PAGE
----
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Toe deformity from prolonged pulse oximetry
  1. D Lindo1,
  2. D Browne1,
  3. J Lindo2
  1. 1Neonatal Unit, Kingston Hospital, Galsworthy Road, Kingston upon Thames, Surrey KT2 7QB, UK; dlindo{at}
  2. 2Department of Public Health Sciences, St George's Hospital Medical School, London, UK

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We have seen toe deformities in three of our babies who needed prolonged pulse oximetry. The deformities started to manifest beyond the age of 3 months. They consisted of elevation of one or more of the second to fourth toes (see figs 1 and 2) and persisted in the three children at the ages of 12, 18, and 30 months respectively, though not while weight bearing in the latter.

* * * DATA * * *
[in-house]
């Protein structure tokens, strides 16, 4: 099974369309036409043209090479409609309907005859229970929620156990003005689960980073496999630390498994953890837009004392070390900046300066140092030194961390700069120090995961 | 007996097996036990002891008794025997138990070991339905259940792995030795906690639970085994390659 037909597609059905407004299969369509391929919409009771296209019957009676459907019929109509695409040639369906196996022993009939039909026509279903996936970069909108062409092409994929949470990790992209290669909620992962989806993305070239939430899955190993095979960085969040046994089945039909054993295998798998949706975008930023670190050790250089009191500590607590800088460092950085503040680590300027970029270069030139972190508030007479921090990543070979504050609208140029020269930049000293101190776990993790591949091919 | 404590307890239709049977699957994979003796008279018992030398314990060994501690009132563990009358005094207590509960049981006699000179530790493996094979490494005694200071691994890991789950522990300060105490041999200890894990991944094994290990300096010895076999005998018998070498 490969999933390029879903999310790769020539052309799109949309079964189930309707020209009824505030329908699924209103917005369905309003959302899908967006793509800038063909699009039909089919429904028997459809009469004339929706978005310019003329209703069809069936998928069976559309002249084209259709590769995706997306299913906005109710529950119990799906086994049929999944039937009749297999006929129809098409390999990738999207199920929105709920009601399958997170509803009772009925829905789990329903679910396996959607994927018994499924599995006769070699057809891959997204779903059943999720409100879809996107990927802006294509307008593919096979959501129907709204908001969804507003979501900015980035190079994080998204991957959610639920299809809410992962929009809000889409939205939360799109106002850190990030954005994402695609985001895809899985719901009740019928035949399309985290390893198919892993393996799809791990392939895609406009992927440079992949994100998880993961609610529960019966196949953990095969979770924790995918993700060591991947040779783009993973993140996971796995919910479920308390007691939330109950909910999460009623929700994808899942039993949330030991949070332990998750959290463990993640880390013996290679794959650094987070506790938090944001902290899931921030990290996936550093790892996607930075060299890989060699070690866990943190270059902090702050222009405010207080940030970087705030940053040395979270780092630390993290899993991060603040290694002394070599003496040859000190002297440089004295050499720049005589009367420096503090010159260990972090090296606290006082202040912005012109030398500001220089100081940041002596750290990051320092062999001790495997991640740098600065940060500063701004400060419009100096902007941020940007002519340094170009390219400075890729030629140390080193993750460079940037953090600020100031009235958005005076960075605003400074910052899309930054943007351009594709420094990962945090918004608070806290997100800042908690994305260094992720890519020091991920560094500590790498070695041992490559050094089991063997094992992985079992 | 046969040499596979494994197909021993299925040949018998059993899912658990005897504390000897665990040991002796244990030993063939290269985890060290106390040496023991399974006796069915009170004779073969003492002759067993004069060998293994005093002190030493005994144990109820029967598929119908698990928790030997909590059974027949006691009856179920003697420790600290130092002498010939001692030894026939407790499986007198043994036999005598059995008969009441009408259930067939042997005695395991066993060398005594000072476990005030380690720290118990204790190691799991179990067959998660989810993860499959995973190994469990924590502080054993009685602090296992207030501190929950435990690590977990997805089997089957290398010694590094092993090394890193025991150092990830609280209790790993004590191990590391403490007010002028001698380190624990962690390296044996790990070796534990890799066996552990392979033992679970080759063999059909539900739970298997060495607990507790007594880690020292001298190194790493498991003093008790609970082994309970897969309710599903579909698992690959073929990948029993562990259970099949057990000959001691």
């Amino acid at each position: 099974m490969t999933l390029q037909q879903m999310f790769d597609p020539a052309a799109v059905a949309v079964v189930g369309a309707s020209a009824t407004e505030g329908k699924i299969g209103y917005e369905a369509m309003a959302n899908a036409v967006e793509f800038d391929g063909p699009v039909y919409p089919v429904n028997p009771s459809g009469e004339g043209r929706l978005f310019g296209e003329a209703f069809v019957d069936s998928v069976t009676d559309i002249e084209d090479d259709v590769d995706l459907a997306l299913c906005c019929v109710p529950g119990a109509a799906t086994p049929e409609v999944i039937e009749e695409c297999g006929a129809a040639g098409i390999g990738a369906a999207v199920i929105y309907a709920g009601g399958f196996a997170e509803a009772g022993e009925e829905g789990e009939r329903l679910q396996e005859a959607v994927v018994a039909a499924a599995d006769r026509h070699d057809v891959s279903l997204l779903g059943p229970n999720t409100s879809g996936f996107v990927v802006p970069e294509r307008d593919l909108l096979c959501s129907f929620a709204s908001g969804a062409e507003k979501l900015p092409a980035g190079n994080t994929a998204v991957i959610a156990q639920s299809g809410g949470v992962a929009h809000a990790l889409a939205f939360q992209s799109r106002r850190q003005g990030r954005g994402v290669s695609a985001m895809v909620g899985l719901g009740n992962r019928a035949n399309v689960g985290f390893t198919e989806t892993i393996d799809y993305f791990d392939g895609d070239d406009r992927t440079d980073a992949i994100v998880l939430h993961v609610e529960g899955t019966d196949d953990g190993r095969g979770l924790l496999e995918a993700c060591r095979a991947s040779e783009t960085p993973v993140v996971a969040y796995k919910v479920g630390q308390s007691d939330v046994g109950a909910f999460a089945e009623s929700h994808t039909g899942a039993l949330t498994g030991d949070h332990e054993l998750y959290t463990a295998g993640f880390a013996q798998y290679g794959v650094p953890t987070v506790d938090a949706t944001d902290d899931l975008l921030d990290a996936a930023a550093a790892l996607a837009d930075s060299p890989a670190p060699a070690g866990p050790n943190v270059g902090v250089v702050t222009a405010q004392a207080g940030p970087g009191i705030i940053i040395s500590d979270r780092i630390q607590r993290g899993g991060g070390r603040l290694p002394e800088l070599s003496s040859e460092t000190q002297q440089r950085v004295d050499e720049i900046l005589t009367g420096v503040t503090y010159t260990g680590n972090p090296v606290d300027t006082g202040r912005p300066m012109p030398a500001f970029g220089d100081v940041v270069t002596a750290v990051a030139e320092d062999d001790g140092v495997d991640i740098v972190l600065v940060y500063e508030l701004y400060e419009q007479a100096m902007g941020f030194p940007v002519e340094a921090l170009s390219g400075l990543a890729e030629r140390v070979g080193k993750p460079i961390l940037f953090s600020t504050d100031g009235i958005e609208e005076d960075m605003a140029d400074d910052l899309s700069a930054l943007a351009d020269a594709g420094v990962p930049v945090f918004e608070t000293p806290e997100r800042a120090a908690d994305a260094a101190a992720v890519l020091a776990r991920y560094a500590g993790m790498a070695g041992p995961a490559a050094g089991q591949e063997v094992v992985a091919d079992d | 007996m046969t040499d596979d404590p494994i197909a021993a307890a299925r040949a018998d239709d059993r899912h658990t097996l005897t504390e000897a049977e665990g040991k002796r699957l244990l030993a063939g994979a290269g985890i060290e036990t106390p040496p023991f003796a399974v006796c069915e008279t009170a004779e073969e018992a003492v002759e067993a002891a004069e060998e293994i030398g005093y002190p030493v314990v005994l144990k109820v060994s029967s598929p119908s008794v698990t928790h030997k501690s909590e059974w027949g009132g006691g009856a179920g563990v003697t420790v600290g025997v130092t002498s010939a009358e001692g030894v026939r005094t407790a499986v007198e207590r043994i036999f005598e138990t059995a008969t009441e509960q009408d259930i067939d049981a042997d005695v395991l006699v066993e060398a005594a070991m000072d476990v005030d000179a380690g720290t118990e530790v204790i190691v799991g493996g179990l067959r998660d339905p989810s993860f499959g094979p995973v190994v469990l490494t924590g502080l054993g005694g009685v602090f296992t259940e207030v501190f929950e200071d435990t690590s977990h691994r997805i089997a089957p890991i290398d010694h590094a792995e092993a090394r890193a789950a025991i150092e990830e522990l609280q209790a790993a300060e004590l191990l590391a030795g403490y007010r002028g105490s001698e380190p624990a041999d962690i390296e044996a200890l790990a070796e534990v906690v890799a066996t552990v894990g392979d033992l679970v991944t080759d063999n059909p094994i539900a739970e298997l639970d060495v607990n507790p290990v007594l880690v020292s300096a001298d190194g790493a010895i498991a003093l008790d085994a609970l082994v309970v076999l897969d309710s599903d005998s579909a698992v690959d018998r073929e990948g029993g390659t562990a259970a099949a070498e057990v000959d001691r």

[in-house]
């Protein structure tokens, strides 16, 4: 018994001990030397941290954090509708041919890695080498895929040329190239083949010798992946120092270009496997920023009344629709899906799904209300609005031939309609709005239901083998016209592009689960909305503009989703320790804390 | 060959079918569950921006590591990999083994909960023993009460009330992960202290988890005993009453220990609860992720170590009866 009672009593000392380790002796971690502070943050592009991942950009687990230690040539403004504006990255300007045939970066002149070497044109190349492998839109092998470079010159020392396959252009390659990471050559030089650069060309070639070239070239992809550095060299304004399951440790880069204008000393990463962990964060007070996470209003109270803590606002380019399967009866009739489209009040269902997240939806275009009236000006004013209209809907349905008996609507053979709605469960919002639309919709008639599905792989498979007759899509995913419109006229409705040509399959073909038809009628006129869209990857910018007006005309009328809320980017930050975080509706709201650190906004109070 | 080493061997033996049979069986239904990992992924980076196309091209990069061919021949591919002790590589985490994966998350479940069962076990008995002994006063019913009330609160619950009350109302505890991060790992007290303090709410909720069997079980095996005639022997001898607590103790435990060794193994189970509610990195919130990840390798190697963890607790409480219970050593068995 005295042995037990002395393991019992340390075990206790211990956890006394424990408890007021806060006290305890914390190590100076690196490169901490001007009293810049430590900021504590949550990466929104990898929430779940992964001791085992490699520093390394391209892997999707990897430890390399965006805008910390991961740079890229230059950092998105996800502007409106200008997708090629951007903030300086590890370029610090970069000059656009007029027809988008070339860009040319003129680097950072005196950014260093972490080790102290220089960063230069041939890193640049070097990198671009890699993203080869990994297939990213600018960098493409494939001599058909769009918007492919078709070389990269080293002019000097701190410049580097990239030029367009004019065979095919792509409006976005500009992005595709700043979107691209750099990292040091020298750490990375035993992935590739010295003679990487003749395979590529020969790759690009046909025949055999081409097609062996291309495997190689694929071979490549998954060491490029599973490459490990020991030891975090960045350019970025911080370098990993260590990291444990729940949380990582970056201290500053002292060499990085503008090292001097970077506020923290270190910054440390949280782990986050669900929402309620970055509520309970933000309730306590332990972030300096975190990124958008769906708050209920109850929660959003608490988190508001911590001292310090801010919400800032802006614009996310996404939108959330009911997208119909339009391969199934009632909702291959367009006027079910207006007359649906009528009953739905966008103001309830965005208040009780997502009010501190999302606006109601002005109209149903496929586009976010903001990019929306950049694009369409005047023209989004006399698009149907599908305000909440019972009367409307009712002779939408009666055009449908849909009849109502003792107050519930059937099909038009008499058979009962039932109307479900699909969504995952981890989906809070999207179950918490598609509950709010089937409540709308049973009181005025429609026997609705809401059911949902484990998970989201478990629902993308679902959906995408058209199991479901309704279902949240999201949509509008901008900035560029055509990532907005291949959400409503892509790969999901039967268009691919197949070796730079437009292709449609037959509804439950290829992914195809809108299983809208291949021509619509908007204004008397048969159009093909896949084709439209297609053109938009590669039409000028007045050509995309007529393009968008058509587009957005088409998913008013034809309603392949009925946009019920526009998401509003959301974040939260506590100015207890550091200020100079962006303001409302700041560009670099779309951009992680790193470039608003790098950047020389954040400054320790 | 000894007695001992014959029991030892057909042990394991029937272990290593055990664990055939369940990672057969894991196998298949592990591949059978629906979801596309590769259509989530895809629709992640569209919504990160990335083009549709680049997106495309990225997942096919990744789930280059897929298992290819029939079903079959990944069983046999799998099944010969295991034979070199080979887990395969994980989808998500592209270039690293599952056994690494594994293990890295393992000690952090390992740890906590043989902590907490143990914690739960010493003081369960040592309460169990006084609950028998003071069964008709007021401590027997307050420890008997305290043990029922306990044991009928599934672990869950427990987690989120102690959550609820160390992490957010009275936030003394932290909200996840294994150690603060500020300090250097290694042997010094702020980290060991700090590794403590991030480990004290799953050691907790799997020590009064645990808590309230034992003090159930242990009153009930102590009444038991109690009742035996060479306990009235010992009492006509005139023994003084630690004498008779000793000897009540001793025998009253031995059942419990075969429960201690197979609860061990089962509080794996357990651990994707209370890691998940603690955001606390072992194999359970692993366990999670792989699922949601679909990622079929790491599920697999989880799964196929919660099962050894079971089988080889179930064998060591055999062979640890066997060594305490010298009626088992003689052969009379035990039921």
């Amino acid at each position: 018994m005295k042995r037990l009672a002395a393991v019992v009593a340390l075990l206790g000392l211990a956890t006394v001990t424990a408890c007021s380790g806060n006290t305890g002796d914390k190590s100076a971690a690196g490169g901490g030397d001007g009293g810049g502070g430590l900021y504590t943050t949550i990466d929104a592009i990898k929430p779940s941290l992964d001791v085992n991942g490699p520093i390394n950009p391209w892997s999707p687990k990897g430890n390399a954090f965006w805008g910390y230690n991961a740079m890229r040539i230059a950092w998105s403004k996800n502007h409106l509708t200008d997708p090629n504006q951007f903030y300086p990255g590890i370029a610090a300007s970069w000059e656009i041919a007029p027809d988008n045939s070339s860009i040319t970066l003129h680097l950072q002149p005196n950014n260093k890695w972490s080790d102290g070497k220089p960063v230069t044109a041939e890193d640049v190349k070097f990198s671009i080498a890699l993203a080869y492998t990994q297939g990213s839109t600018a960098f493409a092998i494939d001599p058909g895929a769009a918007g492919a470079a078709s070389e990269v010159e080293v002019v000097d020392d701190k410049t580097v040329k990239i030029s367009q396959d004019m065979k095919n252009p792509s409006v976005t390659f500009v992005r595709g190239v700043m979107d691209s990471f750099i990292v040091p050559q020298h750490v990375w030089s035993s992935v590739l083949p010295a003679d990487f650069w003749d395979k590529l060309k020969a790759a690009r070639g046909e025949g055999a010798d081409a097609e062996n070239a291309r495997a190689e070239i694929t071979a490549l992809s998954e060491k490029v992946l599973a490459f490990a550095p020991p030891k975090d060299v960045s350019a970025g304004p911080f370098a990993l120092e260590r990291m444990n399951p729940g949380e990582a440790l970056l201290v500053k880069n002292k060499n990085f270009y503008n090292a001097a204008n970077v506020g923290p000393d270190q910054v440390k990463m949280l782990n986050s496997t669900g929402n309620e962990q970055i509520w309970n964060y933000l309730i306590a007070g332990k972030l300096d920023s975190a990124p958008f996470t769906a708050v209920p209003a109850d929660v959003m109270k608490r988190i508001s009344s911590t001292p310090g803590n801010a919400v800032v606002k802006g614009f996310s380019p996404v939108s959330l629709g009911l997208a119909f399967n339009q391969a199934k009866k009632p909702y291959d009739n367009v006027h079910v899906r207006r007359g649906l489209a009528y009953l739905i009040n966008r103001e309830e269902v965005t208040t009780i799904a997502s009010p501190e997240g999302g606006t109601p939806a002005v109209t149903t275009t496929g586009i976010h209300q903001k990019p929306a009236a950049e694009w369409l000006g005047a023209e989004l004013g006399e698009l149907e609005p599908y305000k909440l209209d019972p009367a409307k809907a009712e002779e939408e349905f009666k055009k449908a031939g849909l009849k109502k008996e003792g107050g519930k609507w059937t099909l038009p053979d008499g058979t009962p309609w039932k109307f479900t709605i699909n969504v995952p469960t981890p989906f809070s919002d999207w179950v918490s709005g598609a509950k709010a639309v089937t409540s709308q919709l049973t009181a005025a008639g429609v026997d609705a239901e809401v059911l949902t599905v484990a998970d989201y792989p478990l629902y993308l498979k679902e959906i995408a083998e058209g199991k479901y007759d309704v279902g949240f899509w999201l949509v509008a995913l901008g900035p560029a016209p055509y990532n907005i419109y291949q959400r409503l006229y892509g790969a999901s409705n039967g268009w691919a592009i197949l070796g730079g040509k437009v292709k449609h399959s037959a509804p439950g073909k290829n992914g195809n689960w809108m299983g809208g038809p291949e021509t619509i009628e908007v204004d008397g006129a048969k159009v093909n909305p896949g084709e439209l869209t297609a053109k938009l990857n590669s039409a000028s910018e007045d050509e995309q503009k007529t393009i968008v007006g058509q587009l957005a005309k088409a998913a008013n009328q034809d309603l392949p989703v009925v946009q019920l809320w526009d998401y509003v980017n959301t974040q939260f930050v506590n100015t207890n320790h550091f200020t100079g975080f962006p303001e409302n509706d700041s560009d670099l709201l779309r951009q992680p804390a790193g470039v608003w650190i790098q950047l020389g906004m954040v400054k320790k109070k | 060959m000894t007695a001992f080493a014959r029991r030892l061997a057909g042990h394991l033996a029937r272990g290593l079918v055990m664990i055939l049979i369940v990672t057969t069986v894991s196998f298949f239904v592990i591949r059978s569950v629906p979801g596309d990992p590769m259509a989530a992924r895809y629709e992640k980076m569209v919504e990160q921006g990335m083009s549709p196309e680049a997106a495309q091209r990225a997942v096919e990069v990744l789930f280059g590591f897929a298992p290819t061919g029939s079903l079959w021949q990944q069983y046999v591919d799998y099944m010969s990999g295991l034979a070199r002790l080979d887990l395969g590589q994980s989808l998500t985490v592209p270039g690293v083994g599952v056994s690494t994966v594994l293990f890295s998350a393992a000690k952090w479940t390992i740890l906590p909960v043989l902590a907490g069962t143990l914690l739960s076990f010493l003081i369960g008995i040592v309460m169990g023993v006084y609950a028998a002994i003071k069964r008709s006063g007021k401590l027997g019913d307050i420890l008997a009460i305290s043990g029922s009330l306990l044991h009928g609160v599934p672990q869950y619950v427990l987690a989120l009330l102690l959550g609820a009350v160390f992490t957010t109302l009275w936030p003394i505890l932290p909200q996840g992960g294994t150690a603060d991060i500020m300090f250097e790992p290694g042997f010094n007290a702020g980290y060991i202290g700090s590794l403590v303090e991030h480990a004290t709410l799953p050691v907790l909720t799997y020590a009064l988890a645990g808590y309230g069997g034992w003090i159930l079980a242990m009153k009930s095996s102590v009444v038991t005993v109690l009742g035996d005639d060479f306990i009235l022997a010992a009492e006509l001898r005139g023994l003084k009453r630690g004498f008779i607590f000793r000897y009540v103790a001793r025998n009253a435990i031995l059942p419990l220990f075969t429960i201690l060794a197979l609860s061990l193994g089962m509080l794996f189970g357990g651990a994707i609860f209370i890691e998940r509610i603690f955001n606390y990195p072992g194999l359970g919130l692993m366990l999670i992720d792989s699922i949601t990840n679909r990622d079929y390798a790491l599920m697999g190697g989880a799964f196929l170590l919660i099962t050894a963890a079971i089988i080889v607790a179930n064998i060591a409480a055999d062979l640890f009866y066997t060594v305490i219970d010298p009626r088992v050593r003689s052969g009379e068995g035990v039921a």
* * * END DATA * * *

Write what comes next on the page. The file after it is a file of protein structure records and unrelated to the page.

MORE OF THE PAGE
There are well described complications of pulse oximetry, including burns1 and finger injury.2 We are, however, not aware of any previous documentation of toe deformity as a possible complication.

This deformity, although possibly transient, causes concern to the parents and health care staff. Some of the possible explanations for the deformities could include how firmly the probes are being applied or the frequency with which they are re-sited. The use of splints to support the toes during oximetry may help to prevent the deformities.

We have started placing the probes more proximally on the feet and are re-siting them at three hourly intervals instead of 4–6 hourly. This is a preventable consequence and we should therefore be cautious and vigilant in our use of pulse oximetry.


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